CAN Files Appeal to Overturn Islamic Indoctrination Court Ruling

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On June 15, 2018 Christian Action Network (CAN) filed a “friend of court” brief to overturn a federal court ruling upholding Islamic indoctrination programs in the public schools. CAN is based in Forest, VA.

Friend of Court Brief Appealing Fed Court Ruling

The brief focuses on the legal battle between a father and daughter, Kevin and Caleigh Wood, who live in LaPlata, MD and the Charles County Board of Education. The case is now on appeal at the 4thCircuit Court of Appeals.

Martin Mawyer, president of CAN, said his organization is joining the Thomas More Law Center, lead counsel in the case, to get the court ruling overturned.

“This school clearly advanced Islam over Christianity, violating the neutrality principle they are supposed to abide by,” Mawyer said.

“Whatever their intentions were, forcing children to recite words that favor one religion over their own is both offensive and unconstitutional on its face.”

U.S. District Court Judge George J. Hazel ruled in March that 11th-grader Caleigh Wood of La Plata High School, MD, and her former-marine dad, could not sue the school district for violating their First Amendment rights.

The Wood family sought the federal lawsuit because of what they called compulsory assignments catered to force students to “profess” tenets of Islamic doctrine.

CAN’s 33-page legal filing, known as an “Amicus Curiae,” is highly critical of ten activities children were forced to complete during a World History course.

  • Children can be required to learn the Islamic creed of faith: “There is no god but Allah and the Prophet Muhammad is the messenger of Allah.”
  • Children can be required to describe the Quran.
  • Children can be told to write: “Most Muslim’s faith is stronger than the average Christian.”
  • Children can be told to declare: “Islam, at heart, is a peaceful religion.”
  • Children can be told to write: “Muslims conquerors treat those they conquered with tolerance, kindness and respect.”
  • Children can be told: “All children are born without sin.” (This is fundamentally opposed to Christianity)
  • Children can be told: “All people can lead themselves to salvation.” (This is fundamentally opposed to Christianity.)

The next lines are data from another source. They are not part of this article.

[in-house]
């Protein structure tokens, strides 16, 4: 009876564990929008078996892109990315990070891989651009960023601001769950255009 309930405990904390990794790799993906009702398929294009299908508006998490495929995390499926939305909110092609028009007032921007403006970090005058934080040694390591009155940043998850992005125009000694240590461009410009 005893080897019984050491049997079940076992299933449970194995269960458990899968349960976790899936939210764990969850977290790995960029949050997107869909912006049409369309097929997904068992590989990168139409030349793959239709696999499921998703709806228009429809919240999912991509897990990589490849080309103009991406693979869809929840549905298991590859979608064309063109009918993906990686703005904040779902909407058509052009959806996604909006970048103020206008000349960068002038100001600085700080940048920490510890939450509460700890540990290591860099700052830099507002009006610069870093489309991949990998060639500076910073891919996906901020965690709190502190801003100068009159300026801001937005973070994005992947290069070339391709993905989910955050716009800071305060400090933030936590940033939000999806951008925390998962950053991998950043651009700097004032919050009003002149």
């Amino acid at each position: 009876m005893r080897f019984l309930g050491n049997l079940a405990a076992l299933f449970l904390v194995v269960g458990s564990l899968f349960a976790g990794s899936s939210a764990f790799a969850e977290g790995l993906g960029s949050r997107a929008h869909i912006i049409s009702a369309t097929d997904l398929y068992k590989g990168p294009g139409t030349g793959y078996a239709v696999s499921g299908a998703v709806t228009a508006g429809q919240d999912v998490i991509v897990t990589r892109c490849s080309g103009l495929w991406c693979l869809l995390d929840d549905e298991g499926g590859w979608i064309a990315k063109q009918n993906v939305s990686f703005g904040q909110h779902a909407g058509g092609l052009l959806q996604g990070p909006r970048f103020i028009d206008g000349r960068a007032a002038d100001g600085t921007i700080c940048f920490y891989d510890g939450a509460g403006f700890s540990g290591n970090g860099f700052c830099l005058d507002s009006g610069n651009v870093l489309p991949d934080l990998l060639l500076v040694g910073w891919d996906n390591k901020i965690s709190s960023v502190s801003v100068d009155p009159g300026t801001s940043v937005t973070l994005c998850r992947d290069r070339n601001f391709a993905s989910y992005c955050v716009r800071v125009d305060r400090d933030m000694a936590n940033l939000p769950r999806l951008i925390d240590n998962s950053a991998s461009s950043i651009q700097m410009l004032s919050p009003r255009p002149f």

• Children can be told to learn the Five Pillars of Islam.
  • Children can be told to state the laws and morals that Muslims must follow.
  • Children are told that Muslims and Christians both believe in “One God.” (This is fundamentally incorrect. Christianity believes in the Holy Trinity)

“Answering questions on Muslim customs, laws, and morals, as well as describing the Qur’an, either requires the student to read and study the Qur’an or to regurgitate the religious teaching of the teacher,” the brief reads.

“A teacher offering students a single-line correct answer to these questions of faith is an unconstitutional attempt to give a religious opinion disguised as an academic fact.”

In his ruling, Judge Hazel ruled these exercises to be “purely academic.”

“If forcing children to recite the Islamic creed of faith is ‘purely academic,’” Mawyer said, “the court would be hard pressed to define what would become ‘purely religious.’”

“This is a clear violation of the Supreme Court ruling in the Edwards v. Aguillard case,” Mawyer stated.

In that 1987 case, the court ruled:

“Families entrust public schools with the education of their children, but condition their trust on the understanding that the classroom will not purposely be used to advance religious views that may conflict with the private beliefs of the student and his or her family. Students in such institutions are impressionable and their attendance is involuntary.”

“I remain hopeful and prayerful,” Mawyer said, “the appellate court will clearly see what Judge Hazel turned a blind eye to: That La Plata High School’s Islamic teaching program is pure religious indoctrination and is, therefore, unconstitutional.”

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